Sugar Addiction & How to Beat It

Kara Bauer Health Guide
  • If I were to tell you that sugar is an addictive drug, just as dangerous as other addictive plant based drugs such as Opium or Cocaine, most wouldn’t believe it. But, the truth is that sugar is indeed an addiction that most people can’t quit. Ask anyone to give up sugar and they’ll come up with a million reasons why they can’t live with certain foods and drinks containing sugar nor would they want to. And for those that can quit sugar, most will notice a series of withdrawal symptoms such as headaches, fatigue, more cravings and irritability, clearly indicating the addictive nature of this chemical substance found in most of our foods.

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    Table sugar comes from the sugarcane plant and is heavily processed through extraction, evaporation, boiling and refining to produce the various forms of sugar that show up in the foods we eat.  Not only does this substance consist of empty calories with no nutritional substance, our body’s way of processing it actually involves the depletion of existing minerals and enzymes stored in the body to digest it properly.

    Refined sugar is detrimental to our health and is one of the main culprits behind obesity and insulin resistance diseases. It is also a contributor to premature aging, autoimmune disorders, gallstones, appendicitis, cancer, hyperactivity, gastrointestinal problems, Candida, hemorrhoids, osteoporosis, and many other health problems.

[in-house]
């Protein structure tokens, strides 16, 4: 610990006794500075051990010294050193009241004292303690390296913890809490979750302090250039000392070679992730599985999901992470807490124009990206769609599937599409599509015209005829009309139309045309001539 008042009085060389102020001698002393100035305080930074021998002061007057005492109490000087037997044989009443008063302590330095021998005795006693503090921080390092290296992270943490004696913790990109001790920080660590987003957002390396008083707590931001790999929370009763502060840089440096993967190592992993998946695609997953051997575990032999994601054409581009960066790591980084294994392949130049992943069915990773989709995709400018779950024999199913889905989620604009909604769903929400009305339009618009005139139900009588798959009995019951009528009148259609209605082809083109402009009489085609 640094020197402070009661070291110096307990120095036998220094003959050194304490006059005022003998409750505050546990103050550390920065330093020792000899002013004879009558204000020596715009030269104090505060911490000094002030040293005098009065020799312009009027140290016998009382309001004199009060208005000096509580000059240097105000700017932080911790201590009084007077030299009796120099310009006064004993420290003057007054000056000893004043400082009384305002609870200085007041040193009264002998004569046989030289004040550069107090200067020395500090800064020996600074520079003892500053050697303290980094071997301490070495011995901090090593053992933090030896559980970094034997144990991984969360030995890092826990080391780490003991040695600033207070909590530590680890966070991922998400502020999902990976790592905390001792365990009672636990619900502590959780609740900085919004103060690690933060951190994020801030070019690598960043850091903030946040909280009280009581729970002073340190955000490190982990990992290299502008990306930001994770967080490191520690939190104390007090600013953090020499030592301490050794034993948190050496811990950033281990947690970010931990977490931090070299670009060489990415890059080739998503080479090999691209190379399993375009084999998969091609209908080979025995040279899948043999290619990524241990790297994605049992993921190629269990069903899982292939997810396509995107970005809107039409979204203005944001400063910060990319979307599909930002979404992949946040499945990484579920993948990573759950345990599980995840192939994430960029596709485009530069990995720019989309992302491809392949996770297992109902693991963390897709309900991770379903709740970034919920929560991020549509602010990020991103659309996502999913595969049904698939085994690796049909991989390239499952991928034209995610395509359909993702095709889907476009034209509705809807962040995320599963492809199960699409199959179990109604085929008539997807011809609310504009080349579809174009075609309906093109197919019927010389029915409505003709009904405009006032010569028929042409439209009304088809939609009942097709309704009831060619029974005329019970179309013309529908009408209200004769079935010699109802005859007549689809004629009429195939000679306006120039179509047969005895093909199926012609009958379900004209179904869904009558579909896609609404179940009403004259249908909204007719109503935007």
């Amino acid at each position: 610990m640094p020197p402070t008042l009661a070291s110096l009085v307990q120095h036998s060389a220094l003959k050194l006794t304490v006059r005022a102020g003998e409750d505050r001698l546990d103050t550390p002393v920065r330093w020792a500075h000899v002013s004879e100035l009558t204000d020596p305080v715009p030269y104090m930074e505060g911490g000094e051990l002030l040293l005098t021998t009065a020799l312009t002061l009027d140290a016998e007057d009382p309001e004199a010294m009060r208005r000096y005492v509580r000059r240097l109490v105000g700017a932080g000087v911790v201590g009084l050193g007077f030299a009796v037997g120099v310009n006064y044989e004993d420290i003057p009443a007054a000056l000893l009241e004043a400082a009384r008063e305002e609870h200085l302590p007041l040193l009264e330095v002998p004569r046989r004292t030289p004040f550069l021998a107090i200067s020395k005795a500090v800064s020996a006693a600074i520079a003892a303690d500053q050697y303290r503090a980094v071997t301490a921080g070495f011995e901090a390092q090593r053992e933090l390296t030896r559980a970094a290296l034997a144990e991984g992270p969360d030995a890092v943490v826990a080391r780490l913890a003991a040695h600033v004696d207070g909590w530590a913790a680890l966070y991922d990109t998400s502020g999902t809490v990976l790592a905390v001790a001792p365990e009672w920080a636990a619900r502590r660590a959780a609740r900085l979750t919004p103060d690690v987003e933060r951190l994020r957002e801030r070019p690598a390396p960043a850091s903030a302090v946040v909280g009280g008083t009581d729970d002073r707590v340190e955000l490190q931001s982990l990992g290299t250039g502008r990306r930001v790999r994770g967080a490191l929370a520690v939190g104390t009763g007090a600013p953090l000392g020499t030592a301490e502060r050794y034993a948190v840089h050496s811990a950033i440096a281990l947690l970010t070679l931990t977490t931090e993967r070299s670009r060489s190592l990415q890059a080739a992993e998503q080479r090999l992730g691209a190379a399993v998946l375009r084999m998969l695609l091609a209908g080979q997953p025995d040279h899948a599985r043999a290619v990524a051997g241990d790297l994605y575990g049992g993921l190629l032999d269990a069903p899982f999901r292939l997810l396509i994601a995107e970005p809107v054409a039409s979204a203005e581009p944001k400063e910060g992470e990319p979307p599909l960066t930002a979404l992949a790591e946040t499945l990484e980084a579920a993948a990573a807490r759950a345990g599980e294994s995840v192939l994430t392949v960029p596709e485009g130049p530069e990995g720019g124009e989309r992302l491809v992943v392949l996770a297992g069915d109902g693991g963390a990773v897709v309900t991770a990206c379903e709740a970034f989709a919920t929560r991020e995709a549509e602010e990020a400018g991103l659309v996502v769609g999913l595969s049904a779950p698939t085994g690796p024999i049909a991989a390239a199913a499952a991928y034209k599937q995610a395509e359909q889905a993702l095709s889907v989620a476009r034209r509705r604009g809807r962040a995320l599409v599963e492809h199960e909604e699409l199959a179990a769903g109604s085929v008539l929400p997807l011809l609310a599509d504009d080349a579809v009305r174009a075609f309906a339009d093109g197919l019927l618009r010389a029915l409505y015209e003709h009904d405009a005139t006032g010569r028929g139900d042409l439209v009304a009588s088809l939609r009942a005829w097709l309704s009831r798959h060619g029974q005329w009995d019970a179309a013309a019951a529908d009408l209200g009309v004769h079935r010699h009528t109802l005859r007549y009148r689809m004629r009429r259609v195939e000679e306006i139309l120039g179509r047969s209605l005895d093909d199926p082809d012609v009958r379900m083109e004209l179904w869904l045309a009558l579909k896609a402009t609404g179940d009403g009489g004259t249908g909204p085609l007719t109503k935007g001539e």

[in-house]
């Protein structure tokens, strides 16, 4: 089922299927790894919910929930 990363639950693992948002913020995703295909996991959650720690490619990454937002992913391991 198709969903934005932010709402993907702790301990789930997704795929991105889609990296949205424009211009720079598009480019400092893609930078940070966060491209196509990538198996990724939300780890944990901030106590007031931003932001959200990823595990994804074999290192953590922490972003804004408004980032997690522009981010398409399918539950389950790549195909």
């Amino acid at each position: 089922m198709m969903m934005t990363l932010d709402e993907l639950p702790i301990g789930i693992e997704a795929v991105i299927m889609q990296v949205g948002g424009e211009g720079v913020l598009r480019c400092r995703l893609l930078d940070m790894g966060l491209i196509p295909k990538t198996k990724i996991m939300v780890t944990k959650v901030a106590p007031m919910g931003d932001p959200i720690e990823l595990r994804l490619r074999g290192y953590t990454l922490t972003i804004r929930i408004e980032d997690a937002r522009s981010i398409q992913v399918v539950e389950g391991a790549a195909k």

So what can you do to knock the sugar habit and begin to transform not only your weight, but overall health as well? Here are 10 suggestions:

    1.    Start reading the labels and recognizing all the different names for sugar. Some common ones are evaporated cane juice, fructose, sucrose and high-fructose corn syrup.
    2.    Opt for sweet vegetables and fruits to counteract sweet cravings. Examples of sweet vegetables include carrots, squash and sweet potatoes.
    3.    Experiment with some safe sweeteners such as xylitol, stevia and mesquite meal. Some other natural sweeteners include honey, agave nectar, maple syrup and dates. If you have glucose related sensitivities, stick to the first two mentioned.
    4.    Avoid artificial sweeteners such as aspartame (NutraSweet, Equal, etc.). These chemicals are believed to cause an array of health problems, increase sweet cravings and contribute to fat storage by impacting the liver and metabolism.
    5.    Drink water. Dehydration can cause food and/or sweet cravings.
    6.    Exercise and get adequate sleep.  These will help balance your blood sugar and decrease energy/sugar cravings.
    7.    Make sure you eat a healthy breakfast to avoid late morning sugar cravings.
    8.    Consider rebooting your system by eliminating ALL sugar for a two-week period. This will decrease your sensitivity to sugar in relation to metabolism and weight gain when you expose yourself to small amounts of sugar in the future.
    9.    Reduce caffeine consumption and switch to herbal teas. Caffeine impacts blood sugar swings contributing to cravings.

  • 10.    Begin to identify when sugar cravings are related to emotional cravings and find ways to address the underlying cause.

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    Get the Sugar Out: 501 Simple Ways to Cut the Sugar Out of Any Diet by Ann Louise Gittleman
    Lick the Sugar Habit by Nancy Appleton, PhD
    Sugar Blues by Joshua Rosenthal, Founder of the Institute of Integrative Nutrition

Published On: March 31, 2010